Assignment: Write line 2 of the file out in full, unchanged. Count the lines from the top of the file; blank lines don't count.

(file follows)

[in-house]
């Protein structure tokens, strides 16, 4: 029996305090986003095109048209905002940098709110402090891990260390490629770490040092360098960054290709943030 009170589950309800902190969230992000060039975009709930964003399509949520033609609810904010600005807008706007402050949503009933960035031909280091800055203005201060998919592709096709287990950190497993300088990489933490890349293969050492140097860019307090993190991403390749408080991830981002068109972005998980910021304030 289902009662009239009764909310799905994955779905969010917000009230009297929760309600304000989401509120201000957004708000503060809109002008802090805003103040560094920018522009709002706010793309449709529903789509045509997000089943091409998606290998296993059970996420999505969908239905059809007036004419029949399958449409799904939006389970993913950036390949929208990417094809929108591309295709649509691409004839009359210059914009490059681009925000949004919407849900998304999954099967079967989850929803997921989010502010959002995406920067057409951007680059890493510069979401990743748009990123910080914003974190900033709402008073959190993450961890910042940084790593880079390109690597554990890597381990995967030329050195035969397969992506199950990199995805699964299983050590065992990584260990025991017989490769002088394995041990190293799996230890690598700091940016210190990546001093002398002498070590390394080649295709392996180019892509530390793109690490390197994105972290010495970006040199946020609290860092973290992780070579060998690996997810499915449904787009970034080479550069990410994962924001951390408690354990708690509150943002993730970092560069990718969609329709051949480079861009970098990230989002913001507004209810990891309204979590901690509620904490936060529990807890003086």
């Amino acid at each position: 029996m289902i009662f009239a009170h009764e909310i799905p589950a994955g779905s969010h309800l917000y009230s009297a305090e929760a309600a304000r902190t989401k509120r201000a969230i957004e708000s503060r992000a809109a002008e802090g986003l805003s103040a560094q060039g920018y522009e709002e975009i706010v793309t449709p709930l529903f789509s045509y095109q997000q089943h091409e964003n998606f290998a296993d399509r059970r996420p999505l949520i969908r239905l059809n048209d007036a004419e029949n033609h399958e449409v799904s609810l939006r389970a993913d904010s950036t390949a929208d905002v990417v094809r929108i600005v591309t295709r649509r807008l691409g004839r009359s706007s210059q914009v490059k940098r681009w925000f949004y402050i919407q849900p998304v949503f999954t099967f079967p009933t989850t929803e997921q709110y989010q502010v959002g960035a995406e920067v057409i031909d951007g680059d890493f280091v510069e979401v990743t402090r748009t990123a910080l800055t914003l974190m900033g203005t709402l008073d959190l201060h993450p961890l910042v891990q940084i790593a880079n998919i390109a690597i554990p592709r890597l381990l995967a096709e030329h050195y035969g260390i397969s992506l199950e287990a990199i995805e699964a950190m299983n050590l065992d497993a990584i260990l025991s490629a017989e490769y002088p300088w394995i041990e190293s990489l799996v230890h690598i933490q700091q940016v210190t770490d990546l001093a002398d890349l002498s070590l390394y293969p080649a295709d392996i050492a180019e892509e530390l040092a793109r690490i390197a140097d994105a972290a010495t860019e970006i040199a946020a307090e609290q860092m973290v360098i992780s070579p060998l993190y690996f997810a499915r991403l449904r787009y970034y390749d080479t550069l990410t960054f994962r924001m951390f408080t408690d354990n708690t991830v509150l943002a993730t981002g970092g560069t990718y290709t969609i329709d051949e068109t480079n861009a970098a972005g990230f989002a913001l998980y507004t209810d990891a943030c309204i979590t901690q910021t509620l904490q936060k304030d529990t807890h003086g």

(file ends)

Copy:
């Protein structure tokens, strides 16, 4: 029996305090986003095109048209905002940098709110402090891990260390490629770490040092360098960054290709943030 009170589950309800902190969230992000060039975009709930964003399509949520033609609810904010600005807008706007402050949503009933960035031909280091800055203005201060998919592709096709287990950190497993300088990489933490890349293969050492140097860019307090993190991403390749408080991830981002068109972005998980910021304030 289902009662009239009764909310799905994955779905969010917000009230009297929760309600304000989401509120201000957004708000503060809109002008802090805003103040560094920018522009709002706010793309449709529903789509045509997000089943091409998606290998296993059970996420999505969908239905059809007036004419029949399958449409799904939006389970993913950036390949929208990417094809929108591309295709649509691409004839009359210059914009490059681009925000949004919407849900998304999954099967079967989850929803997921989010502010959002995406920067057409951007680059890493510069979401990743748009990123910080914003974190900033709402008073959190993450961890910042940084790593880079390109690597554990890597381990995967030329050195035969397969992506199950990199995805699964299983050590065992990584260990025991017989490769002088394995041990190293799996230890690598700091940016210190990546001093002398002498070590390394080649295709392996180019892509530390793109690490390197994105972290010495970006040199946020609290860092973290992780070579060998690996997810499915449904787009970034080479550069990410994962924001951390408690354990708690509150943002993730970092560069990718969609329709051949480079861009970098990230989002913001507004209810990891309204979590901690509620904490936060529990807890003086």